In summary, our findings reveal a previously unidentified mechanism by which AngII induces renal injury, with circulating miR-103a-3p-reduced glomerular endothelial Snrk expression. In turn, Snrk can bind p-p65 to regulate its transcriptional activity and control the AngII-induced renal damage. We demonstrate that renal injury can be regulated by modulating miR-103a-3p and Snrk levels. Thus, our data suggest that targeting the circulating miR-103a-3p/endothelial Snrk/p65 signaling axis represents a potential treatment strategy for AngII-induced renal injury.
Endothelial cell-specific deletion of Snrk (Snrkf/f/CreVE-Cadh+/−) mice were generated by crossbreeding Snrk-floxed (Snrkf/f) mice39 (kindly provided by Dr. Ramani Ramchandran at Medical College of Wisconsin) with vascular endothelial cadherin (VE-cadh)-Cre transgenic mice with a C57BL/6J background (Jackson Laboratories, Bar Harbor, ME). The animals were housed in a controlled environment (20 ± 2 °C, 12-h/12-h light/dark cycle) and were free access to water and a standard chow diet. All animal experimental protocols were approved by the Institutional Animal Care and Use Committee at Georgia State University and conformed to NIH guidelines. We have complied with all relevant ethical regulations.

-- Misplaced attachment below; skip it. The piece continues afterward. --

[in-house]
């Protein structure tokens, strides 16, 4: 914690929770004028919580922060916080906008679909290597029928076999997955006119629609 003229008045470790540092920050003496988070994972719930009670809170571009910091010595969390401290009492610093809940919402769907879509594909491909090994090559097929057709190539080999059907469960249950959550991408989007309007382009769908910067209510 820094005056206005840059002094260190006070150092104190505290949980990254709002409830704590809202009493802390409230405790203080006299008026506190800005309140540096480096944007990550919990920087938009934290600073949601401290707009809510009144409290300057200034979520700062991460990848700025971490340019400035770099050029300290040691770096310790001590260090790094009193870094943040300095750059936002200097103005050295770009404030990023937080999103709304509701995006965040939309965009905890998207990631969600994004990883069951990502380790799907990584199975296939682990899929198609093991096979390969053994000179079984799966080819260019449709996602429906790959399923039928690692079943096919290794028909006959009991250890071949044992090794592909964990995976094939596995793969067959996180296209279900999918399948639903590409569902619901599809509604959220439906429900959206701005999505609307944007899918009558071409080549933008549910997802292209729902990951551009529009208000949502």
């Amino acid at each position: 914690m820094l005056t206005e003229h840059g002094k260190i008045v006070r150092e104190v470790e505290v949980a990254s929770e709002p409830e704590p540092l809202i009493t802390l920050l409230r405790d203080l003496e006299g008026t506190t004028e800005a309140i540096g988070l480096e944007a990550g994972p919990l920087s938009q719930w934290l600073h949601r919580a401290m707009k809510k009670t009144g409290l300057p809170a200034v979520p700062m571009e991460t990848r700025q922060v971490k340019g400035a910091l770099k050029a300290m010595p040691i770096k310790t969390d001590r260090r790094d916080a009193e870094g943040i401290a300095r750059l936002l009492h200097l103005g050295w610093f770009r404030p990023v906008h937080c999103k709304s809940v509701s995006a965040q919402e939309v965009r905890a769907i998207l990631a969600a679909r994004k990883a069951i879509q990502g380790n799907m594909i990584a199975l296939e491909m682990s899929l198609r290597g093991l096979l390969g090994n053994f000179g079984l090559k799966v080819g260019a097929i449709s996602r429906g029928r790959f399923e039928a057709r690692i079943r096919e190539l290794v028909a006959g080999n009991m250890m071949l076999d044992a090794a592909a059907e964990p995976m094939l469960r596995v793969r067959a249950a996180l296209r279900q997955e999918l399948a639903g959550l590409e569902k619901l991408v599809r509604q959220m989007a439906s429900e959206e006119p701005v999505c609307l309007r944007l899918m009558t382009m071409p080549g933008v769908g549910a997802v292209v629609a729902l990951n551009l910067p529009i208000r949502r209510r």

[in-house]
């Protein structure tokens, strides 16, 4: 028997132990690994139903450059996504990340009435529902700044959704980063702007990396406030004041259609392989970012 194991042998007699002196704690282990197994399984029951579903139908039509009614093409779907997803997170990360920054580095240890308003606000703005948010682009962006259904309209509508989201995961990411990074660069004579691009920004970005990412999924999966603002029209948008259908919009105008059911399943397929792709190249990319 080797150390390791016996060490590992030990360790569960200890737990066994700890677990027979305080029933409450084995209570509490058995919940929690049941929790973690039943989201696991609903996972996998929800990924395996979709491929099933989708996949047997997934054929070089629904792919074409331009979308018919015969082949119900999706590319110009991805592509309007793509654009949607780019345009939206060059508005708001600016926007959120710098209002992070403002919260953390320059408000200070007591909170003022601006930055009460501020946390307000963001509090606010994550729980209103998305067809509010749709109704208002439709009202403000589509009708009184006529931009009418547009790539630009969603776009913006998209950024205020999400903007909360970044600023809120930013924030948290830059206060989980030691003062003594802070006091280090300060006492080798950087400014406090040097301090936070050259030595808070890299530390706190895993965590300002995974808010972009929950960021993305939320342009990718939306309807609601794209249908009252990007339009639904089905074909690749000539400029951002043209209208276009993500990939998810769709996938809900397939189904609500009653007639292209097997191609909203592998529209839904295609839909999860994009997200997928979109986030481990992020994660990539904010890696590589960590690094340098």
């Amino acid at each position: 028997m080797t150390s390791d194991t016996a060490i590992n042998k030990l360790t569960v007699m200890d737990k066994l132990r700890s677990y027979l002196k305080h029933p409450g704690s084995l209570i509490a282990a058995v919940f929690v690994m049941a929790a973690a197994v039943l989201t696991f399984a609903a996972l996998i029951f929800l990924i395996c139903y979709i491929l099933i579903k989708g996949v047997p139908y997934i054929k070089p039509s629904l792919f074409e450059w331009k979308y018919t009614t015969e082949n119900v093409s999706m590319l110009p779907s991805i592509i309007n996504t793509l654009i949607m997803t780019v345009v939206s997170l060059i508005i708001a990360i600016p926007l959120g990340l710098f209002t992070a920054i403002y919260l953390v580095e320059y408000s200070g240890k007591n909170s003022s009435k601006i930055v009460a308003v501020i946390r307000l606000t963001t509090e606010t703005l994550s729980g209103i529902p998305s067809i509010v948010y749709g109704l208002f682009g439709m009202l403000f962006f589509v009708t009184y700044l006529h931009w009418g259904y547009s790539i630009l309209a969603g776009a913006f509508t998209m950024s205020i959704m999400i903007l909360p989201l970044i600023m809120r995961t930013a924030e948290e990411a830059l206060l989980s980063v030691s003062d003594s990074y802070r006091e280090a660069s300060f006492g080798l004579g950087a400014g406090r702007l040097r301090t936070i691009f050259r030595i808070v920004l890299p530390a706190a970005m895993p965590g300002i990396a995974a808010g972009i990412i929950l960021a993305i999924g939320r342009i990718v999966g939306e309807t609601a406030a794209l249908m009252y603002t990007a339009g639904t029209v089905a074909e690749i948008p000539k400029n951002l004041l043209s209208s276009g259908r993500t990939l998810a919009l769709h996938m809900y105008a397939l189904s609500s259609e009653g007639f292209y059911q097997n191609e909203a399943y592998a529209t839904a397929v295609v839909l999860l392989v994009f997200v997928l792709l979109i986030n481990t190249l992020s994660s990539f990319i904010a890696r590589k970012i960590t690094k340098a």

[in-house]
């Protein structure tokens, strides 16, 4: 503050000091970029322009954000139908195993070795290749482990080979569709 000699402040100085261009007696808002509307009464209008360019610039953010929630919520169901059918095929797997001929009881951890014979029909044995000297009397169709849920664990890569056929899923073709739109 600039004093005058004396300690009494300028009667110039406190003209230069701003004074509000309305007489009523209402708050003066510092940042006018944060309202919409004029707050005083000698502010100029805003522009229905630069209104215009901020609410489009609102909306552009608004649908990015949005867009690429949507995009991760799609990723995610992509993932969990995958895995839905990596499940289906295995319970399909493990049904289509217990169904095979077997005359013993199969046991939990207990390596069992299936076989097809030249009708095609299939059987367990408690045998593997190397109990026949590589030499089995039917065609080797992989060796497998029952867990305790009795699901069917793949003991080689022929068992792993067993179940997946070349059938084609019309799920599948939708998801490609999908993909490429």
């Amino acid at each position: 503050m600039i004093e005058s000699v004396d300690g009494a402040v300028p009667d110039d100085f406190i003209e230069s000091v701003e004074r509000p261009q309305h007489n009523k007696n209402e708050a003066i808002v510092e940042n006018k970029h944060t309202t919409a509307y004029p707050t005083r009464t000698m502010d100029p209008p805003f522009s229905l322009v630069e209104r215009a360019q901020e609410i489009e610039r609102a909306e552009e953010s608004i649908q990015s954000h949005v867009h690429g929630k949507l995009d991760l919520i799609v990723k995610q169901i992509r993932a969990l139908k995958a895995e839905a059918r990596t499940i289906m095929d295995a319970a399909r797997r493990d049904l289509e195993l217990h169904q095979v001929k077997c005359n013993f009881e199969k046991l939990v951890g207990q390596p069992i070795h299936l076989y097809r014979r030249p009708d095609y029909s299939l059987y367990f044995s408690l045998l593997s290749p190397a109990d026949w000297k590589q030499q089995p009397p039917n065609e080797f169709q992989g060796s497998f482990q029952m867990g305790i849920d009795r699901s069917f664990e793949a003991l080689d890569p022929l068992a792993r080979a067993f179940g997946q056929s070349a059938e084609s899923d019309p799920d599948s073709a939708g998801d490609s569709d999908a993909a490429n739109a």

AngII-induced chronic kidney disease